Tarantulas and cockroaches and beetles — oh, my! This is not the start to a new version of “The Wizard of Oz,” but, rather, just some of the arthropods that were present Sunday at the fourth annual Arizona Insect Festival.
3,000 people all across the Tucson community, and even from as far as Phoenix, came to the UA this past Sunday to see all of the creepy-crawly insects and other arthropods that you can find on this planet, according to Kathleen Walker, an assistant professor in the department of entomology and director of the Insect Discovery outreach program.
The department of entomology put on a party to celebrate the diversity of insects with the UA and greater Tucson communities, said Wendy Moore, an assistant professor of insect systematics in the department of entomology and the UA Insect Collection curator.
“[The goal of the Arizona Insect Festival] is to educate and to engage the Tucson community, both about how amazing and important insects are [and] how they have shaped our world and daily life,” Walker said. “[It’s] also to let them know about all of the amazing insect science research that is occurring at the UA and outside the university.”
People that came to the festival were able to touch, see and even eat insects.
“[In the Arthropod Zoo] we had aquatic [arthropods], going with the dragonfly theme,” Moore said. “We even had a crab. We also had out all of our favorites, like Hercules beetles, Horselover grasshoppers, vinegaroons, centipedes, tarantulas, mantids and walking sticks.”
Many at the festival relished in it being a free experience, which Walker explained is one of the many wonderful aspects of the event.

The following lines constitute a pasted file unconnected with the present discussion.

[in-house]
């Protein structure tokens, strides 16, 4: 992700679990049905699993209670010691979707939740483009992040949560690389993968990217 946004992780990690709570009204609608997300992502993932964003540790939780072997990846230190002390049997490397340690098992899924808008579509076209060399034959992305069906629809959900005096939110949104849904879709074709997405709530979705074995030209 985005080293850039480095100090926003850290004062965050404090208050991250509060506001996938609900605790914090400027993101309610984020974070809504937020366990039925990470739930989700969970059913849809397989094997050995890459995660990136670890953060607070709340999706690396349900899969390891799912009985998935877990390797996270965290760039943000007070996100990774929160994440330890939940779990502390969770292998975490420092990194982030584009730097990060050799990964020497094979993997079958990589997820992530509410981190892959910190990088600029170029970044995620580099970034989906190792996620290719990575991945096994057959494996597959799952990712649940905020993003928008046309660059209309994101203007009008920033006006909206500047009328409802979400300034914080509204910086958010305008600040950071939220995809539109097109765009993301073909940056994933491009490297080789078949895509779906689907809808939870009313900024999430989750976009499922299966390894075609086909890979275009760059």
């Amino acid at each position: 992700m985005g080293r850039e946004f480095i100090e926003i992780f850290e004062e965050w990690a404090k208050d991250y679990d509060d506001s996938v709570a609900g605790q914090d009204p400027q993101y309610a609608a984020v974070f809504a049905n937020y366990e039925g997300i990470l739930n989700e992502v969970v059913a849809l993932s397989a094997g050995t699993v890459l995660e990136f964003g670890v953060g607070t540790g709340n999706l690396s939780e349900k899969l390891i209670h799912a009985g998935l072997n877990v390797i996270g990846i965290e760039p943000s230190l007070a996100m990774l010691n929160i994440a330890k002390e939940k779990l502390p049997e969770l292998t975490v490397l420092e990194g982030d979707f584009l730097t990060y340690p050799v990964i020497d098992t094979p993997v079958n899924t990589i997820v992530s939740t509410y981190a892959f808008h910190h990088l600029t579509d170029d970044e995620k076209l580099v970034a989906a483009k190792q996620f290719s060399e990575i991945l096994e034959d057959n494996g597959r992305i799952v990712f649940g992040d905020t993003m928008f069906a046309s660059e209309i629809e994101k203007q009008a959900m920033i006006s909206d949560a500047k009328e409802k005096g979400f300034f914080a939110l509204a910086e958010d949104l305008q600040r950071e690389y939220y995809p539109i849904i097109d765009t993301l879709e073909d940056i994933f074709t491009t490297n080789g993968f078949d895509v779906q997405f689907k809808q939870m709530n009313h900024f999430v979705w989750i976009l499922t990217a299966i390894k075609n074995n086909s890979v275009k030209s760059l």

“I would recommend this event because kids are becoming familiar with insects and understanding how we work together with them,” said Janeth Gomez, a UA alumna who brought her family to the event. “It’s not simply, ‘There is an insect — kill it.’ Kids have to understand how we fit into this major puzzle.”
Adults and children alike could be seen enjoying the different booths that were at the festival. Walker said that it was amazing to see graduate students and faculty explain their research — which, at times, may seem esoteric — so even a 7-year-old can understand the world around them.
“We love it,” said Dia Nonaka, a woman attending the festival with her daughter, who was wearing a butterfly costume. “All of the volunteers are really good. [My daughter] is really young, but they talk to her and engage her. … It is great that they are inclusive of the little ones.”
There were about 200 participants volunteering at the festival this year, Walker said. Many of these individuals were students, staff or faculty at the UA. However, there were three middle school teachers from the Sunnyside Unified School District who brought some of their students, who were eager to share their passion for insects with others, Walker added.
“There is just something about bugs,” Walker said. “They capture [everyone’s] imagination. Insects have this special attraction about them … and the world is less scary when you are not afraid of insects.”
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